|Publication number||US5540493 A|
|Application number||US 08/300,967|
|Publication date||Jul 30, 1996|
|Filing date||Sep 6, 1994|
|Priority date||Mar 7, 1991|
|Also published as||CA2157201A1, CA2157201C, DE69523842D1, DE69523842T2, EP0701098A2, EP0701098A3, EP0701098B1|
|Publication number||08300967, 300967, US 5540493 A, US 5540493A, US-A-5540493, US5540493 A, US5540493A|
|Inventors||Edmund J. Kane, Robert S. Herrmann, Craig S. Bienick, Gregory T. Wolters|
|Original Assignee||Donnelly Technology Inc., Gemtron Corporation|
|Export Citation||BiBTeX, EndNote, RefMan|
|Patent Citations (31), Referenced by (65), Classifications (23), Legal Events (6)|
|External Links: USPTO, USPTO Assignment, Espacenet|
This is: a continuation-in-part of U.S. patent application Ser. No. 07/665,661, entitiled MOLDED REFRIGERATOR SHELF and filed on Mar. 7, 1991, by Bird et al., now U.S. Pat. No. 5,362,145 the disclosure of which is incorporated here by reference; and a continuation-in-part of copending U.S. patent application Ser. No. 08/241,133, still pending entitled ENCAPSULATED SHELF AND PROCESS FOR MAKING and filed on May 10, 1994, by Kane et al., the disclosure of which is incorporated here by reference.
This invention relates to shelving and is particularly beneficial when used for refrigerator shelving and the like.
Articles containing liquid are spillable and, as is their nature, do spill. In the context of a refrigerator, such a spill will typically soak into other items and contaminate other foods. Extensive cleanup efforts will commonly be required for spills, which often flow downward from one shelf to another shelf. Containment measures for limiting the area of such a spill are, therefore, desirable. One such measure is a spill resistant shelf that contains a spill to the shelf upon which the spill occurs to minimize, if not preclude, downward flow of the spill.
Previously known spill resistant shelves include a shelf with a two-piece "picture frame" rim circumscribing the periphery of a shelf panel, which may commonly be made of glass or the like. A separate seal, such as a silicone gasket or the like, is commonly provided between the frame and the top of the glass panel for liquid spill resistance. Such prior known spill resistant shelves do not, however, resolve and may actually promote yet another problem, namely, sanitation. Items which are spilled upon such shelves commonly seep between the shelf panel and the surrounding frame to a location which is difficult, if not impossible, to clean. Thus, an unsanitary condition readily develops when food stuffs become trapped between the shelf panel and the frame members of the known shelf structures, even in spite of the sanitary benefits of using a glass panel, for example.
Another consideration in designing refrigerator shelving is the air circulation or convection through the compartment. Air circulation is desirable to maintain a homogenous temperature distribution and avoid thermal stratification in which a range of temperature zones develop in the compartment with the coldest zone at the bottom and the warmest zone at the top. Thus, the structure of an effective refrigerator design will typically include air passage spaces at either side of and behind each solid shelf panel.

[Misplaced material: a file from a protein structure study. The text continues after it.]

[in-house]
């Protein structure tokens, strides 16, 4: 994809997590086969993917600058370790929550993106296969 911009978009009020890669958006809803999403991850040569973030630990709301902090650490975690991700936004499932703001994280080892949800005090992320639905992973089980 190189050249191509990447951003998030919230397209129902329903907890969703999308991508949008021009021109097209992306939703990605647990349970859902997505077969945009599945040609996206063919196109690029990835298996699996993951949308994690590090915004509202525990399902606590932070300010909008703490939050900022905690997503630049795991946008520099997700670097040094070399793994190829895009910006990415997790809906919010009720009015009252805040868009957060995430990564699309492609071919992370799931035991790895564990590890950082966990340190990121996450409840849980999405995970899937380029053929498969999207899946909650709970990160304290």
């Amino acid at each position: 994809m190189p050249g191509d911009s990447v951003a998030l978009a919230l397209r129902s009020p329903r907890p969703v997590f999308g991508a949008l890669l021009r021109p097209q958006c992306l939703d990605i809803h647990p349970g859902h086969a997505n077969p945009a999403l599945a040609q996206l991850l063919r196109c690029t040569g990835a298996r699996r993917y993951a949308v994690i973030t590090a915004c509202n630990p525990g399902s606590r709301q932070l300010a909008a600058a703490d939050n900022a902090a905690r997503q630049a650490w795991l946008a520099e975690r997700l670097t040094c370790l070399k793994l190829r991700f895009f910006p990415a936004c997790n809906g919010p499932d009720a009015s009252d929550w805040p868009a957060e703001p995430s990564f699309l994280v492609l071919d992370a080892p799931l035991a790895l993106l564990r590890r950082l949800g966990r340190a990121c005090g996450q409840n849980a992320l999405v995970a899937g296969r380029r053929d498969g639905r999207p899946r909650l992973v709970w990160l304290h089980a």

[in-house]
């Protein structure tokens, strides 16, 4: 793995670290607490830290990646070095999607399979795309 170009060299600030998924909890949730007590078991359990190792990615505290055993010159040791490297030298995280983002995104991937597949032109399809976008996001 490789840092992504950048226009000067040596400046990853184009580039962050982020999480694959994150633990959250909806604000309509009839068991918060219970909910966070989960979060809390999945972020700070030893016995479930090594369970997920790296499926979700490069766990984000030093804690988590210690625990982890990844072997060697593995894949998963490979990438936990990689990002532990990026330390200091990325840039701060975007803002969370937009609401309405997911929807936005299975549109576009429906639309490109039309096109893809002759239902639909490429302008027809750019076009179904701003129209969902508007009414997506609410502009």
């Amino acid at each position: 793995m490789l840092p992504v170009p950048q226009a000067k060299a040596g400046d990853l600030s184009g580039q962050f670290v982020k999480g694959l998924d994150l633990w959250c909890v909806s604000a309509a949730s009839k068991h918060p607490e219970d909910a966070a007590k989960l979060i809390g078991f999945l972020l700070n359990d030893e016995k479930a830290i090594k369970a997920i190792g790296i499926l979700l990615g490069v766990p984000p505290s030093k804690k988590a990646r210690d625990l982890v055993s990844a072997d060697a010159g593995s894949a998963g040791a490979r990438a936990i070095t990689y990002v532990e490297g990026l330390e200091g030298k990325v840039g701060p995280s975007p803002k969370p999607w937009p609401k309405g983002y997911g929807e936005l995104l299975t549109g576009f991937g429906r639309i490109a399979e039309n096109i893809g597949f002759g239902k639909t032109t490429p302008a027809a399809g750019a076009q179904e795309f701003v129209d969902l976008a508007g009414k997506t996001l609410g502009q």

Air passage spaces in a refrigerator directly decrease the available shelf surface area, however. Framing structures that surround refrigerator shelving as discussed above, also reduce available shelf area. A reduction in shelf area directly reduces the storage or holding capacity of the associated refrigerator, or freezer. While the reduction in shelf area attributable to air passage around the shelf perimeter is dictated by thermodynamic performance, however, the area lost to perimeter framing results from structural and design limitations imposed by accommodating the convenience of a spill resistant shelf.
Finally, ease of use and aesthetic considerations are important to today's purchasing market and are competitive elements for manufacturers. In response, designers are specifying uncluttered and bright visual appearances with simple, clean lines which enhance utility and appearance. Modular shelving systems which enhance versatility are also desired. Previously known shelf assemblies that are directed to these concerns typically include multiple parts, which are subject to loss and which require skilled or sophisticated labor to assemble, however. Further, cracks and crevices inherently defined between adjacent, assembled parts provide food traps and lead to sanitation or cleaning problems for the user as discussed above. Thus, there is clearly a need for a spill resistant shelf providing clean lines with ease of cleaning and modular adaptability to various storage tasks.
Accordingly, the present invention provides an encapsulated shelf assembly with pre-encapsulated bracket. The assembly has a panel with a panel edge; a support supporting the panel, the support having a support body; a cover encapsulating the support body; and a rim formed separately from the panel and formed around the panel edge and at least a portion of the support.